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In Broad Daylight: Full Information and Higher-order Punishment Opportunities Promote Cooperation



The expectation that non-cooperators will be punished can help to sustain cooperation, but there are competing claims about whether opportunities to engage in higher-order punishment (punishing punishment or failure to punish) help or undermine cooperation in social dilemmas. In a set of experimental treatments, we find that availability of higher-order punishment increases cooperation and efficiency when subjects have full information on the pattern of punishing, including its past history, and opportunities to punish are unrestricted. Availability of higher-order punishment reduces cooperation and efficiency if it is restricted to counter-punishing alone, if past history is unavailable, and if there is a dedicated counter-punishment stage.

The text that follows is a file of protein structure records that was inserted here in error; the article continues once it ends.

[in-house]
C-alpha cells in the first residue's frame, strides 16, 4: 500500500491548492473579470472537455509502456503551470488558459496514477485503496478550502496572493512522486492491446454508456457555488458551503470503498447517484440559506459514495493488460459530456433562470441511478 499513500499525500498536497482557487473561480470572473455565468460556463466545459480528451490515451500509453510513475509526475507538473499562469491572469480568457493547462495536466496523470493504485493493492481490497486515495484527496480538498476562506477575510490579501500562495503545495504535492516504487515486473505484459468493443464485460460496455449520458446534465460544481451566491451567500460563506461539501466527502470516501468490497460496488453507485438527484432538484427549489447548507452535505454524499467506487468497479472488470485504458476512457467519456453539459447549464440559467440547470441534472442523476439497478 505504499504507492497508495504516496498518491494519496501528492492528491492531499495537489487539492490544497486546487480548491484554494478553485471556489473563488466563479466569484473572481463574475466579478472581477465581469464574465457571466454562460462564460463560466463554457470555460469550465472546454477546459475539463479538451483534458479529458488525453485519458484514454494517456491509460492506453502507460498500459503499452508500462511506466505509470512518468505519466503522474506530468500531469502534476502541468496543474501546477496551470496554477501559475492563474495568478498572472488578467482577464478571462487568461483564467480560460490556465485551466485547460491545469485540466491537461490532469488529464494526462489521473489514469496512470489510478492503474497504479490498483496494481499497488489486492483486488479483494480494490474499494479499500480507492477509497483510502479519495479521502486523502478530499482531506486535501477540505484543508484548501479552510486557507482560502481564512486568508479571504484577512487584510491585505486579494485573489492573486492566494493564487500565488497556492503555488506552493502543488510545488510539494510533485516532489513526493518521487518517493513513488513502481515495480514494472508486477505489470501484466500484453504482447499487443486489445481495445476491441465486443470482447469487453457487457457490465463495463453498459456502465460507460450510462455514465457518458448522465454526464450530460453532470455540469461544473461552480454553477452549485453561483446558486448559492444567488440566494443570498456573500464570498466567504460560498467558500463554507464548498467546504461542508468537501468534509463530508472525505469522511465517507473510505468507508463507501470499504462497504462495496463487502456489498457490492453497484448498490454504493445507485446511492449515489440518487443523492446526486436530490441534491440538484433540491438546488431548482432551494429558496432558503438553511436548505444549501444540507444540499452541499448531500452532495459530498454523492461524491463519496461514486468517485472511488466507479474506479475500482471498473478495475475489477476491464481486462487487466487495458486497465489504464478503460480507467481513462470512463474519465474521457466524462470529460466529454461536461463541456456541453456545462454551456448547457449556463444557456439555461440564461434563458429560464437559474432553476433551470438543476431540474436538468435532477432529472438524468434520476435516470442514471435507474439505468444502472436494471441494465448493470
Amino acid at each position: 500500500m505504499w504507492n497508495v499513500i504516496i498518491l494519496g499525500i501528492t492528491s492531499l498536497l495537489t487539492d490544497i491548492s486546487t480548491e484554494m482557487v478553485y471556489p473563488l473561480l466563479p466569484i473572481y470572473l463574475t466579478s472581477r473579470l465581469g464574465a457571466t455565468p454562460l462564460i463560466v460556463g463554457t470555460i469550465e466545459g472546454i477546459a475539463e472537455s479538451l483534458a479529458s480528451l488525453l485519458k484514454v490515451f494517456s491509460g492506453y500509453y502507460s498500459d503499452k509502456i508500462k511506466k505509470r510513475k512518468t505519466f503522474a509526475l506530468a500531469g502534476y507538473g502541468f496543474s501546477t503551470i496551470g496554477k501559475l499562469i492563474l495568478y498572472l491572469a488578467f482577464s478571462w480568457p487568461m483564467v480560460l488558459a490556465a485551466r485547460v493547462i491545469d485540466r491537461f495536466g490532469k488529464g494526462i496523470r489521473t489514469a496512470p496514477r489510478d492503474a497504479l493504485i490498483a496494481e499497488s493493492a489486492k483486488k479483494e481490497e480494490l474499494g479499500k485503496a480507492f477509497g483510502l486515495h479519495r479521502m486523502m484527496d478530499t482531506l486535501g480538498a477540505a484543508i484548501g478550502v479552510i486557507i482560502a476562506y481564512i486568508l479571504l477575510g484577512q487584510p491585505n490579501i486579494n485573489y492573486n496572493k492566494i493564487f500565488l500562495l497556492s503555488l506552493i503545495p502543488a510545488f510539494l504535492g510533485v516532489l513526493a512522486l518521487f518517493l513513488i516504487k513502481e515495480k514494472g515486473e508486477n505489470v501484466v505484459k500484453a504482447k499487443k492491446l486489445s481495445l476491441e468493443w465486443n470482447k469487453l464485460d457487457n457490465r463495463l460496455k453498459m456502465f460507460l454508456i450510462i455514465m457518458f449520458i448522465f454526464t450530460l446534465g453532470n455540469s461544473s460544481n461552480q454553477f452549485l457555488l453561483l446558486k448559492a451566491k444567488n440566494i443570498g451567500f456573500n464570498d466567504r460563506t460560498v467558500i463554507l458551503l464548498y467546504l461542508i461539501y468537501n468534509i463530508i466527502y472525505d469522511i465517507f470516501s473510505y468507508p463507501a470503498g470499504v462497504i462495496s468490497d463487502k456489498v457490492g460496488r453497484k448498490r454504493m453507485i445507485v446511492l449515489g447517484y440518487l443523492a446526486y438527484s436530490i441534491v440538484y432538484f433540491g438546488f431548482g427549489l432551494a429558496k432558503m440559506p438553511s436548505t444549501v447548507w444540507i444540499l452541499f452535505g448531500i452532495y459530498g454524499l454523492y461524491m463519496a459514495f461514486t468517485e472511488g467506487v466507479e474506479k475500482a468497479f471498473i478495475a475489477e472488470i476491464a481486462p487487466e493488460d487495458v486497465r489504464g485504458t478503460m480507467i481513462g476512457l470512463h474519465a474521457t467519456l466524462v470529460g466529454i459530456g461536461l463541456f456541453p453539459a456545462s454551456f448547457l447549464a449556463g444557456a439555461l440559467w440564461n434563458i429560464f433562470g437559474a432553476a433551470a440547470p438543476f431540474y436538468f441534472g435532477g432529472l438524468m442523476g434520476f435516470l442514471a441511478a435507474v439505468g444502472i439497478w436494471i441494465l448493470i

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  • Kenju Kamei & Louis Putterman, 2012. "In Broad Daylight: Full Information and Higher-order Punishment Opportunities Promote Cooperation," Working Papers 2012-3, Brown University, Department of Economics.
  • Handle: RePEc:bro:econwp:2012-3

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    References listed on IDEAS

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    Cited by:

    1. Kenju Kamei & Louis Putterman & Jean-Robert Tyran, 2015. "State or nature? Endogenous formal versus informal sanctions in the voluntary provision of public goods," Experimental Economics, Springer;Economic Science Association, vol. 18(1), pages 38-65, March.

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    collective action; social dilemma; voluntary contribution; public goods; punishment; counter-punishment; higher-order punishment.;

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